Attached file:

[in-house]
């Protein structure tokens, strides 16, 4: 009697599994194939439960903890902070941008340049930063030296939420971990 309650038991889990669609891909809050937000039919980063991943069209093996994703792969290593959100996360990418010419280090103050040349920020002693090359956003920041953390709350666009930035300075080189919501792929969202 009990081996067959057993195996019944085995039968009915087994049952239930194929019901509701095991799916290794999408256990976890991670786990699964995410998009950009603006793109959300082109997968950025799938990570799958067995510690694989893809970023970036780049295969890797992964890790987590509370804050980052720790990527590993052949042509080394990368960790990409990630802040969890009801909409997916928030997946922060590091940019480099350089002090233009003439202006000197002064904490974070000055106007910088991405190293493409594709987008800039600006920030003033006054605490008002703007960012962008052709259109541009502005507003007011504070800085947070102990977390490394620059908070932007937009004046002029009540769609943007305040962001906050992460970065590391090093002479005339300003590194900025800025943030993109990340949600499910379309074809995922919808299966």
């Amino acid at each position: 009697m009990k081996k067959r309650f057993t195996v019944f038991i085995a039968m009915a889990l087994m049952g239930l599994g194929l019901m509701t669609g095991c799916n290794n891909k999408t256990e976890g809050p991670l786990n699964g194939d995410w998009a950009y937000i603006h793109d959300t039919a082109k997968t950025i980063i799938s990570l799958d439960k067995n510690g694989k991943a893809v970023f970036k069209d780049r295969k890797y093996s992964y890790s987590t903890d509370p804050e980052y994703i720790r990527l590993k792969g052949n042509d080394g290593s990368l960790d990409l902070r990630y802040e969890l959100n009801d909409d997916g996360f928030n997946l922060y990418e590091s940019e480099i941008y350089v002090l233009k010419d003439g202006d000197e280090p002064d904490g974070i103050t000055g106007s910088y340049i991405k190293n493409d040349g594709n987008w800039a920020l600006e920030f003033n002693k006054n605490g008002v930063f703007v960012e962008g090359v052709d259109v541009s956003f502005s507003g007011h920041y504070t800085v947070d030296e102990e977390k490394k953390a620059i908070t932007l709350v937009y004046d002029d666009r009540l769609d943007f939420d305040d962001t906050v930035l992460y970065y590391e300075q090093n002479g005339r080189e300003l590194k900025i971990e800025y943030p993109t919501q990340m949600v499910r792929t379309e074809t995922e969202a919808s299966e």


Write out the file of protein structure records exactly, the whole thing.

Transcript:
[in-house]
């Protein structure tokens, strides 16, 4: 009697599994194939439960903890902070941008340049930063030296939420971990 309650038991889990669609891909809050937000039919980063991943069209093996994703792969290593959100996360990418010419280090103050040349920020002693090359956003920041953390709350666009930035300075080189919501792929969202 009990081996067959057993195996019944085995039968009915087994049952239930194929019901509701095991799916290794999408256990976890991670786990699964995410998009950009603006793109959300082109997968950025799938990570799958067995510690694989893809970023970036780049295969890797992964890790987590509370804050980052720790990527590993052949042509080394990368960790990409990630802040969890009801909409997916928030997946922060590091940019480099350089002090233009003439202006000197002064904490974070000055106007910088991405190293493409594709987008800039600006920030003033006054605490008002703007960012962008052709259109541009502005507003007011504070800085947070102990977390490394620059908070932007937009004046002029009540769609943007305040962001906050992460970065590391090093002479005339300003590194900025800025943030993109990340949600499910379309074809995922919808299966």
């Amino acid at each position: 009697m009990k081996k067959r309650f057993t195996v019944f038991i085995a039968m009915a889990l087994m049952g239930l599994g194929l019901m509701t669609g095991c799916n290794n891909k999408t256990e976890g809050p991670l786990n699964g194939d995410w998009a950009y937000i603006h793109d959300t039919a082109k997968t950025i980063i799938s990570l799958d439960k067995n510690g694989k991943a893809v970023f970036k069209d780049r295969k890797y093996s992964y890790s987590t903890d509370p804050e980052y994703i720790r990527l590993k792969g052949n042509d080394g290593s990368l960790d990409l902070r990630y802040e969890l959100n009801d909409d997916g996360f928030n997946l922060y990418e590091s940019e480099i941008y350089v002090l233009k010419d003439g202006d000197e280090p002064d904490g974070i103050t000055g106007s910088y340049i991405k190293n493409d040349g594709n987008w800039a920020l600006e920030f003033n002693k006054n605490g008002v930063f703007v960012e962008g090359v052709d259109v541009s956003f502005s507003g007011h920041y504070t800085v947070d030296e102990e977390k490394k953390a620059i908070t932007l709350v937009y004046d002029d666009r009540l769609d943007f939420d305040d962001t906050v930035l992460y970065y590391e300075q090093n002479g005339r080189e300003l590194k900025i971990e800025y943030p993109t919501q990340m949600v499910r792929t379309e074809t995922e969202a919808s299966e």